2. It’s OK to feel how you feel.
Despite what you may think, your feelings are valid. You are experiencing true, intense emotions about something that you believe is life threatening. So it’s OK that sometimes you feel like you can’t handle it, or you let your panic overwhelm you. Just because someone else doesn’t understand what it’s like to walk in your shoes doesn’t mean that it’s not OK to struggle with this, or that your feelings are any less valid. You don’t have to explain yourself, just know that it’s seriously fine, and we’re here to help you through it.
3. Recovery is possible.
There are many tried and true methods to overcoming this phobia, including counseling, medication and self-help books. It took me two years of counseling, going once a week, every week, before I could say I was living 70 percent anxiety-free. Prior to that, I would say I was living most of my days 75-85 percent anxiety filled. It took me two years to get to that point, and even on a good, full-70 percent day, I still had a lot of work to do. Now, at year three, I’m about 90 percent anxiety-free, and I’m still working for 100 percent. Recovery is possible, but it takes time. Don’t give up if you don’t see progress in six months, or a year. This phobia takes time to get over, and it’s become ingrained in your habits, both consciously and subconsciously. It’s going to take time to reverse those feelings, so don’t get down if it takes a little while.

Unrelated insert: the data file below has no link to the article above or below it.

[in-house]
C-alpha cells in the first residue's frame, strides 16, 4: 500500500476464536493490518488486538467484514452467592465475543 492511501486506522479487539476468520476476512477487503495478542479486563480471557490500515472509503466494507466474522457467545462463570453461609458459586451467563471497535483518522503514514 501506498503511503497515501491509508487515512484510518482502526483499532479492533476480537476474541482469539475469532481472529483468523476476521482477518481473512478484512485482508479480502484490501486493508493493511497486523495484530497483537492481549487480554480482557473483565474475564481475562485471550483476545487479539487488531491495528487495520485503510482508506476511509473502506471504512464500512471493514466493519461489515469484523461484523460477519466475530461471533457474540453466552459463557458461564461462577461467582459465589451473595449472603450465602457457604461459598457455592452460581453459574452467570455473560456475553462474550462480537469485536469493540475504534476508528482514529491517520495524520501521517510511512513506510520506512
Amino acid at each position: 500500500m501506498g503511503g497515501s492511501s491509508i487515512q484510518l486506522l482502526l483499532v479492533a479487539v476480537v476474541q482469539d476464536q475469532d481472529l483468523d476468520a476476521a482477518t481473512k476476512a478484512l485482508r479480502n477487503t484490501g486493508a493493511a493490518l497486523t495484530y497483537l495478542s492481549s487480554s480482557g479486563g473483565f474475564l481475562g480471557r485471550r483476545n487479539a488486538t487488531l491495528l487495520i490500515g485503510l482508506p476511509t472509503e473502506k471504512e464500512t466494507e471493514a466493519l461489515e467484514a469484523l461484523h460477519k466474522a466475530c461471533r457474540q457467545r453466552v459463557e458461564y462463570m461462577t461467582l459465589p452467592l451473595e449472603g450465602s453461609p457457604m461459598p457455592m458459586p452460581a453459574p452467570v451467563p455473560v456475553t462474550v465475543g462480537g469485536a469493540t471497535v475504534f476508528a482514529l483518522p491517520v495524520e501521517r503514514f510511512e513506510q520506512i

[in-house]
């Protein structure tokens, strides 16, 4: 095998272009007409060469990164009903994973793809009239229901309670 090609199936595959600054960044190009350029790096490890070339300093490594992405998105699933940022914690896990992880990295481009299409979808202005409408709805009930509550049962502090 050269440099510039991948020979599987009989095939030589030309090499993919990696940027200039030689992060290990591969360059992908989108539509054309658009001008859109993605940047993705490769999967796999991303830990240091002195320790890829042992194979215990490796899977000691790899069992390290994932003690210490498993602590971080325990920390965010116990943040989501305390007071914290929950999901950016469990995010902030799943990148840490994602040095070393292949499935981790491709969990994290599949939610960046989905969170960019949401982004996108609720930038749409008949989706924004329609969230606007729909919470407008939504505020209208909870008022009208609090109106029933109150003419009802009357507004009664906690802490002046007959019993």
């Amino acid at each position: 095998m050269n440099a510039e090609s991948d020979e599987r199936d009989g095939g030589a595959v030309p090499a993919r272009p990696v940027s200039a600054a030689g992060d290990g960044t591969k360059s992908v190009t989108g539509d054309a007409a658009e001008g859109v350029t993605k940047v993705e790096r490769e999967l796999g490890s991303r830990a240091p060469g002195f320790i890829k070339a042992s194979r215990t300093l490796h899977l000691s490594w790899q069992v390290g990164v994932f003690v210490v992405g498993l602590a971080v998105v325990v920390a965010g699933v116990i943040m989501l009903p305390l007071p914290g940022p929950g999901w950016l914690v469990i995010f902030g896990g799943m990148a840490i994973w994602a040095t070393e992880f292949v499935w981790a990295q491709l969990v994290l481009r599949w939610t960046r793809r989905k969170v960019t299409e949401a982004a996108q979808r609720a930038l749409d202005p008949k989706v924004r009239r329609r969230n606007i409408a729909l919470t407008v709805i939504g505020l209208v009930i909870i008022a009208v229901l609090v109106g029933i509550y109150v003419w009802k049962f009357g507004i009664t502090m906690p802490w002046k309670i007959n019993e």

4. There will be good days, I promise.
Life with emetophobia is full of bad days; days where you can barely work up the nerve to get out of bed, let alone venture outside to get the mail. But with every bad day, there will be good days, wonderful days even. There will be days that you wake up and just know you can take on the world, even if it’s just for a few hours. You will find hope in those good days, and I hope you use that hope to remind you that you can do this.
5. You are so much more than your phobia.
In a world where we can get so consumed with our anxieties, depression and fears, it’s easy to forget who we are. You are so much more than your phobia makes you believe. You are strong, you are funny, you are smart. You have passions and goals and big, big plans. You may have emetophobia, but you are not your emetophobia. Stand strong in the face of your fears, and you will be surprised at what the universe will give back to you.
You can get more information on emetophobia on You, Me & Emetophobia.
The Mighty is asking its readers the following: If you could go back to the day you (or a loved one) got a diagnosis, what would you tell yourself? If you’d like to participate, please send a blog post to [email protected] Please include a photo for the piece, a photo of yourself and 1-2 sentence bio. Check out our Submit a Story page for more about our submission guidelines.